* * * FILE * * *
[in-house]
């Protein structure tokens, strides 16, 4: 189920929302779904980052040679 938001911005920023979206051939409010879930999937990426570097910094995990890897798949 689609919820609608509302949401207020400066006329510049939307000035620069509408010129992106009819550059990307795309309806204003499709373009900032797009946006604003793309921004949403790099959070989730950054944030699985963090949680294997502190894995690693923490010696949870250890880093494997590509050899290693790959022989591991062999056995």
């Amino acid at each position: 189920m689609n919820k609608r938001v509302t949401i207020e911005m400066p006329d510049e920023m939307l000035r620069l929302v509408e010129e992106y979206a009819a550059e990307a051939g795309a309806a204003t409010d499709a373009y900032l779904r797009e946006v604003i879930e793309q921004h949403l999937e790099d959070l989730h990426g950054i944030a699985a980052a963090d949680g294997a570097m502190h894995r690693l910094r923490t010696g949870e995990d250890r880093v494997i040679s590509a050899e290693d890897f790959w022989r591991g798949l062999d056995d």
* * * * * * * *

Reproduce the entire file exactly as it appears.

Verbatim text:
[in-house]
């Protein structure tokens, strides 16, 4: 189920929302779904980052040679 938001911005920023979206051939409010879930999937990426570097910094995990890897798949 689609919820609608509302949401207020400066006329510049939307000035620069509408010129992106009819550059990307795309309806204003499709373009900032797009946006604003793309921004949403790099959070989730950054944030699985963090949680294997502190894995690693923490010696949870250890880093494997590509050899290693790959022989591991062999056995």
């Amino acid at each position: 189920m689609n919820k609608r938001v509302t949401i207020e911005m400066p006329d510049e920023m939307l000035r620069l929302v509408e010129e992106y979206a009819a550059e990307a051939g795309a309806a204003t409010d499709a373009y900032l779904r797009e946006v604003i879930e793309q921004h949403l999937e790099d959070l989730h990426g950054i944030a699985a980052a963090d949680g294997a570097m502190h894995r690693l910094r923490t010696g949870e995990d250890r880093v494997i040679s590509a050899e290693d890897f790959w022989r591991g798949l062999d056995d």